The True Protagonist - Trap in the Code S FinalsStart time: Saturday, Sep 28 8:00am GMT (GMT+00:00)
Well boys, it's time to find out if the 2019 season of GSL was just a young adult fiction series where Trap was the true protagonist all along. After spending years as Maru's side-kick on Jin Air, Trap enjoyed a brief moment in sun during Code S Season 1 by reaching the playoffs for the first time in five years. Of course, he was quickly knocked to the wayside by the heroic Maru in his pursuit of a legendary fourth championship. In season 2, Trap was given an even bigger chance to shine, actually reaching the grand finals of Code S. Alas, he was only being built up to be torn down, making us care just enough about him to feel bad when he was thrashed by the sinister Dark.
Now, in Season 3, Trap has defied to odds to reach a second consecutive final. In one of the biggest upsets of the season, he defeated superstar teammate Maru in semifinals, abruptly cutting short an intensely hyped Maru-redemption plotline. After such a masterful performance, not only have we been forced to wonder if this season of Code S is Trap's tournament of destiny, but if he'll end up as the top Korean player for the entire year.
Seriously, is J.K. Rowling scripting this s***? It feels like I'm back in high school and reading Order of the Phoenix, trying to digest this "LUL what if Neville Longbottom was the chosen one all along?" plotline that came out of nowhere.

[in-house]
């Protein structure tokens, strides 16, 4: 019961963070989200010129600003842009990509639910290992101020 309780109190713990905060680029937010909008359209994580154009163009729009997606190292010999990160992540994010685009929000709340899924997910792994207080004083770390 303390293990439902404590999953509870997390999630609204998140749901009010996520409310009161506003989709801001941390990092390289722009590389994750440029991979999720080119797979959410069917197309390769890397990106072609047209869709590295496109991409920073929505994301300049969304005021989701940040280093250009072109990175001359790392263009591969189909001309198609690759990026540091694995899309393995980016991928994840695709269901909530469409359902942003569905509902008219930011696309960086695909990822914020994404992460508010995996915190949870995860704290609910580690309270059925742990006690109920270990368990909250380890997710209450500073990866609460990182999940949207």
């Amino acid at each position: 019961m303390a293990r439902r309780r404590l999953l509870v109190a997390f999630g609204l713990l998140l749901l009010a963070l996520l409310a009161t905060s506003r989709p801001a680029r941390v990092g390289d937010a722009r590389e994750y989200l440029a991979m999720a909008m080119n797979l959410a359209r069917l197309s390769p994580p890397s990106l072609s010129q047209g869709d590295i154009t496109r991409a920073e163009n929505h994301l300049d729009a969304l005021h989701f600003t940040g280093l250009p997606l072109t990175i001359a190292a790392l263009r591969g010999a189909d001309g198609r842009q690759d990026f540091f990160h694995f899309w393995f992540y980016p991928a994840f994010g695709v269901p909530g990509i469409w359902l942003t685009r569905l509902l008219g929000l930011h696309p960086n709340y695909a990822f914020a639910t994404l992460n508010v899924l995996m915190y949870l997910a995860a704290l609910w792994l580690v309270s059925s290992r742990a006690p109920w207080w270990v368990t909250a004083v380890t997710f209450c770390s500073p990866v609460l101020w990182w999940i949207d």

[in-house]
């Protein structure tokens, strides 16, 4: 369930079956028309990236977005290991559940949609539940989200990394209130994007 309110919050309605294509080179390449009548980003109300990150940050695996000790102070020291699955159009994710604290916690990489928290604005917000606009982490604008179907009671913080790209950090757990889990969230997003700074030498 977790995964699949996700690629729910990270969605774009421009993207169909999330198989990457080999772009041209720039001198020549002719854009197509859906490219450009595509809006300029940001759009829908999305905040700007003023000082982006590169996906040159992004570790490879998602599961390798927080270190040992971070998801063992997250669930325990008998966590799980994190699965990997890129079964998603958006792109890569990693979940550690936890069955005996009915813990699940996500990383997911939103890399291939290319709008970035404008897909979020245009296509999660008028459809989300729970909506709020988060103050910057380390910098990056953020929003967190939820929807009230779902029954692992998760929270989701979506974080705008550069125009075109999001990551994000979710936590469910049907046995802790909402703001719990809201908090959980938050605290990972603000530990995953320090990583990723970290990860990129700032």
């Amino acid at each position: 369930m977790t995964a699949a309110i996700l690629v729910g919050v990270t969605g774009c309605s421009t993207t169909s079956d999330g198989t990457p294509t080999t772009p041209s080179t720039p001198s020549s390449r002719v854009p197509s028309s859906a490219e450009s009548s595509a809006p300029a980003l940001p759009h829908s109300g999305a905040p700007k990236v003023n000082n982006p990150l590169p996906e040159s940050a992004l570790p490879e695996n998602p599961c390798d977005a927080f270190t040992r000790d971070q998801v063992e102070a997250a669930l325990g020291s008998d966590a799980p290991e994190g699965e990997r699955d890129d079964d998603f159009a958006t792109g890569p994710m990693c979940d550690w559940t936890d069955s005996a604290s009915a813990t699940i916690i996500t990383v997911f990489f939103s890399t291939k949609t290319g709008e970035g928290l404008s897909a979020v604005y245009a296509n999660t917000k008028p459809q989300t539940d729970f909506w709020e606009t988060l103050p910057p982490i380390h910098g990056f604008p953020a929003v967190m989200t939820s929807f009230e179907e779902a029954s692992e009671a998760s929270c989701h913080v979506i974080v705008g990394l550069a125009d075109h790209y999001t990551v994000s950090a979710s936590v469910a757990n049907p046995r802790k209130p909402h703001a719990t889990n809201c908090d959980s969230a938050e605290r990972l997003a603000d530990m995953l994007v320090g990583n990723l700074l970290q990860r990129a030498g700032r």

All of these late-career surges in Legacy of the Void make sense with the benefit of hindsight, but it's still hard to fully wrap my head around Trap's awakening. It's kind of weird—somehow I fell into the trap of thinking 'if it's never happened before, it will never happen ever' about Trap escaping his Ro16, DESPITE the fact that he actually made it to the top five of Code S in the past, and despite the fact that he actually won a championship in at MLG Anaheim 2014 (a softer tournament than GSL Code S, but not a cakewalk like some later foreign events).
And it's not like Trap was incapable of momentary greatness. Trite as it may sound, Trap played numerous games and series that made me think 'if Trap always played like this, he'd be a champion,' from a simple group stage beatdown of TY in Code S to an upset against Dark in a highstakes IEM Katowice match (message GGemini19 for countless more online tournament examples). Perhaps it speaks to how long Trap was stuck in his Ro16 prison (five years) that I thought his once intriguing potential had been completely lost.
Was it really as simple as flipping a switch in one's mind? That's how Trap's interviews throughout the 2019 season have made it seem. Trap's more successful teammates had always given glowing testimonials about how strong the 'in-practice' Trap was, but it was easy to brush that off as empty compliments. Whatever the reason, Trap has been transformed from group stage filler to legitimate GSL player of the year candidate. He currently stands at #2 in the WCS Korea rankings and has taken quality wins off the likes of INnoVation, TY, Classic, and Maru throughout the season. There's still plenty of StarCraft II left to be played this year, but it's quite likely that Trap ends up being the best Protoss of the year, with an outside chance of becoming the best player, bar none.
PvT is where Trap has been the most imperious. There were shades of prime Rain and Zest in his latest series against Maru, where he seemed confident in his ability to defend against any attack and win in a macro game. That's a recurring pattern for all-time great PvT players, with the utterly dominant ones falling into that macro-mold.